Curator Statement for Best of Gage, 2018
Nothing induces anxiety about one’s curatorial skills more than an invitation to jury the work of students engaged in art school. Realizing that one is making curatorial selections upon seeing only a single work by each student greatly increases any doubt about the curator’s legitimacy.
Having been a student in art classes at UW (class of 1980), I can well remember the importance placed upon being selected for such exhibitions. And the worry on the students’ parts about their own choices:
“Am I any good?”
“Did I choose my best work?”
“What will the curator be looking for?
“Will I be embarrassed if I don’t get selected but my classmates do?”
And then when I, as the juror/curator, arrive and am confronted with such a diverse group of work, I am forced to think “how do I make sense of all of this?”
And the concerned voice inside the head of the curator asks:
“What if that one piece is the only good one in their body of work?”
“What if my rejection of a piece causes doubt or remorse in the sensitive student’s mind?”
“Did I embarrass myself for choosing this instead of that?”
“Why does anyone even care what I think about their work?”
No singular thread seems apparent in this selection of work. I found much of the same multiplicity one finds in the larger, contemporary art arena.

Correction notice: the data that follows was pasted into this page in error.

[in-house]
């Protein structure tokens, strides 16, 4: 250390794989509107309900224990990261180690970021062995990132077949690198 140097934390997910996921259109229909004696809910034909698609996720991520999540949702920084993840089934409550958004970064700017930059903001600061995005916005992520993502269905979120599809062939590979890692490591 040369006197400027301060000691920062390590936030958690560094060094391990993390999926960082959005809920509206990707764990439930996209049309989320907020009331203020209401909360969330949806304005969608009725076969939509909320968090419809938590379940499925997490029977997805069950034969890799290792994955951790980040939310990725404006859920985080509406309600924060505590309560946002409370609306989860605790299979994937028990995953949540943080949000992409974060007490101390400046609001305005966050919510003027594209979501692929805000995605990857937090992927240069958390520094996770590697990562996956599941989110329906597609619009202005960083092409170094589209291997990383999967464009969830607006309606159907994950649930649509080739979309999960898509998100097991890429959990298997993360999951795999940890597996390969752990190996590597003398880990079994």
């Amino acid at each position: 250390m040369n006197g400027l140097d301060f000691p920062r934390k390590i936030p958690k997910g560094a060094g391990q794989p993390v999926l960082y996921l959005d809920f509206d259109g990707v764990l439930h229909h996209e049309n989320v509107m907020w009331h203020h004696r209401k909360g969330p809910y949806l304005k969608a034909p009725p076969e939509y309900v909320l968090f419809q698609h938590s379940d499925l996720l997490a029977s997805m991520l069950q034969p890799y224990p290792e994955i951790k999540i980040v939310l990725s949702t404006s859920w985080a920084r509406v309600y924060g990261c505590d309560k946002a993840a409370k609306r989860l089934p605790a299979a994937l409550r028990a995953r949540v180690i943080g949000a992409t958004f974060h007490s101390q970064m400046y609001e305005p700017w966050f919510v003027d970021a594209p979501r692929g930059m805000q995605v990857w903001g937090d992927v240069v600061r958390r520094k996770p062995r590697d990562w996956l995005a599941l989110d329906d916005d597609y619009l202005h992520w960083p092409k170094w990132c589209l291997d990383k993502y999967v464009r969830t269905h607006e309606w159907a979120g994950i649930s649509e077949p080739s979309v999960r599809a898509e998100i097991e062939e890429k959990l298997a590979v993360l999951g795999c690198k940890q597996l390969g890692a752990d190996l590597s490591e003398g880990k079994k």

One notable thing about this selection was there were none of the coolly made digital artworks one sees in other art schools. I’m glad to know that artists still get their hands dirty at Gage.
There were earnest pictorial and illustrative renderings. Glad to know the basics are still being taught…and learned. But there were also solidly academic works engaged in that curious disinclination toward information or emotion.
The singular skills of the drawers and renderers shine as the most cohesive group. But, one still has to ask whether skill and polish alone necessarily translate into any tangible quality as artworks any longer.
And when the jurying is complete the second set of concerns arises on the part of the students:
“Well, what the hell does he know, anyway?”
“How could he choose that junk over my fabulous creation?”
“Well, it’s lucky I listened to my inner voice about choosing that one!”
“I knew I should have entered that other piece!”
It is good to know that this group of students has continued the long tradition of putting their art out for others to see, to judge, to appreciate, and to find wondrous. That is the loveliness of this endeavor called art.
I want to call out the work, by Kathy Roseth, I listed as Best of Show and to which I gave First Award for Portrait. It’s titled “Mom and Coya in the Back Seat” and it’s a portrait of a lovely, elderly woman and a gentle looking dog.
For me this was the most memorable work of art in the show. It had emotional content. It was personal and it felt personally painted. Painting one’s mother is, perhaps, always a tough trick. I think of the portraits of Mom from painters as diverse as Rembrandt, J. M. Whistler, Arshile Gorky, Marisol, Sherry Markovitz, David Hockney, Frida Kahlo, Van Gogh, Cezanne, and last, but certainly not least, the great nude portrait of “Birdie” by Larry Rivers. While other works in this selection of Gage students exhibited more academic skill at painting and rending, nothing else matched it for its extreme modesty of portrayal combined with its ability to grab hold of the viewer and ask to be looked at. Roseth’s straightforward composition directly engages the viewer and it delivers on that engagement with the heartfelt sense of confronting one’s past.